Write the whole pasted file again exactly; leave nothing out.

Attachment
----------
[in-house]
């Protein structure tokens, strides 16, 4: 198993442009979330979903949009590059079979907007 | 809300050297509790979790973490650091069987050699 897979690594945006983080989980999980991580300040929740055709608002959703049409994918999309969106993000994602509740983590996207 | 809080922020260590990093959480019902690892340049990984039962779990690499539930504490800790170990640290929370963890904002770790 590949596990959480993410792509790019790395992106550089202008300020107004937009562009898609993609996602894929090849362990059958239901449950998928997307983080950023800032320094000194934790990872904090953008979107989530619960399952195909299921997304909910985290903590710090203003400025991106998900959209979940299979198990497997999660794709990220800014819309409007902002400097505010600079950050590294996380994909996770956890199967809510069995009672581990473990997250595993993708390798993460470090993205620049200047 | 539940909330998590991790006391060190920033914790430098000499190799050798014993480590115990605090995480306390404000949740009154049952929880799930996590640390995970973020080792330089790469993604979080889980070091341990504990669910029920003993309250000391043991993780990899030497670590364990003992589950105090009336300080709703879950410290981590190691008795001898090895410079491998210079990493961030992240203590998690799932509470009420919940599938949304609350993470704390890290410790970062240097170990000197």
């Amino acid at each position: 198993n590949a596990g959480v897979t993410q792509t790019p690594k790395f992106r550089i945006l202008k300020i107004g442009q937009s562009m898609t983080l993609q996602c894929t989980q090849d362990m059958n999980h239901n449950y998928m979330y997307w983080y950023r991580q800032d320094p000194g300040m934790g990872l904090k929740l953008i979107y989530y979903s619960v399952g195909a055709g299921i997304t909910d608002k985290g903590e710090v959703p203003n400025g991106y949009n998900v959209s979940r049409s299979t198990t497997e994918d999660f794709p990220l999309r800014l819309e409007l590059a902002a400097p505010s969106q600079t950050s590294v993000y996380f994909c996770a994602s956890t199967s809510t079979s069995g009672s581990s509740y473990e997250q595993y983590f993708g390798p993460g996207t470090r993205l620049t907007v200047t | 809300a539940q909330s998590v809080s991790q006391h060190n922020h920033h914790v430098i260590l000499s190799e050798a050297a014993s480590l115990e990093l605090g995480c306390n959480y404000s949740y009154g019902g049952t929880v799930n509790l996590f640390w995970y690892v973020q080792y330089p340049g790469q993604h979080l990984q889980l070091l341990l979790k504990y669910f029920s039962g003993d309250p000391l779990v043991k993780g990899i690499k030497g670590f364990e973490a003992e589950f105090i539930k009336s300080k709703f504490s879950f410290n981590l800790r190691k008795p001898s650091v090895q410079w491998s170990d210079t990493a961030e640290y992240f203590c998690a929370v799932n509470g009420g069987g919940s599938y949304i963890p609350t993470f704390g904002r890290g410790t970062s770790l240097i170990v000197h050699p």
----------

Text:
[in-house]
């Protein structure tokens, strides 16, 4: 198993442009979330979903949009590059079979907007 | 809300050297509790979790973490650091069987050699 897979690594945006983080989980999980991580300040929740055709608002959703049409994918999309969106993000994602509740983590996207 | 809080922020260590990093959480019902690892340049990984039962779990690499539930504490800790170990640290929370963890904002770790 590949596990959480993410792509790019790395992106550089202008300020107004937009562009898609993609996602894929090849362990059958239901449950998928997307983080950023800032320094000194934790990872904090953008979107989530619960399952195909299921997304909910985290903590710090203003400025991106998900959209979940299979198990497997999660794709990220800014819309409007902002400097505010600079950050590294996380994909996770956890199967809510069995009672581990473990997250595993993708390798993460470090993205620049200047 | 539940909330998590991790006391060190920033914790430098000499190799050798014993480590115990605090995480306390404000949740009154049952929880799930996590640390995970973020080792330089790469993604979080889980070091341990504990669910029920003993309250000391043991993780990899030497670590364990003992589950105090009336300080709703879950410290981590190691008795001898090895410079491998210079990493961030992240203590998690799932509470009420919940599938949304609350993470704390890290410790970062240097170990000197």
């Amino acid at each position: 198993n590949a596990g959480v897979t993410q792509t790019p690594k790395f992106r550089i945006l202008k300020i107004g442009q937009s562009m898609t983080l993609q996602c894929t989980q090849d362990m059958n999980h239901n449950y998928m979330y997307w983080y950023r991580q800032d320094p000194g300040m934790g990872l904090k929740l953008i979107y989530y979903s619960v399952g195909a055709g299921i997304t909910d608002k985290g903590e710090v959703p203003n400025g991106y949009n998900v959209s979940r049409s299979t198990t497997e994918d999660f794709p990220l999309r800014l819309e409007l590059a902002a400097p505010s969106q600079t950050s590294v993000y996380f994909c996770a994602s956890t199967s809510t079979s069995g009672s581990s509740y473990e997250q595993y983590f993708g390798p993460g996207t470090r993205l620049t907007v200047t | 809300a539940q909330s998590v809080s991790q006391h060190n922020h920033h914790v430098i260590l000499s190799e050798a050297a014993s480590l115990e990093l605090g995480c306390n959480y404000s949740y009154g019902g049952t929880v799930n509790l996590f640390w995970y690892v973020q080792y330089p340049g790469q993604h979080l990984q889980l070091l341990l979790k504990y669910f029920s039962g003993d309250p000391l779990v043991k993780g990899i690499k030497g670590f364990e973490a003992e589950f105090i539930k009336s300080k709703f504490s879950f410290n981590l800790r190691k008795p001898s650091v090895q410079w491998s170990d210079t990493a961030e640290y992240f203590c998690a929370v799932n509470g009420g069987g919940s599938y949304i963890p609350t993470f704390g904002r890290g410790t970062s770790l240097i170990v000197h050699p």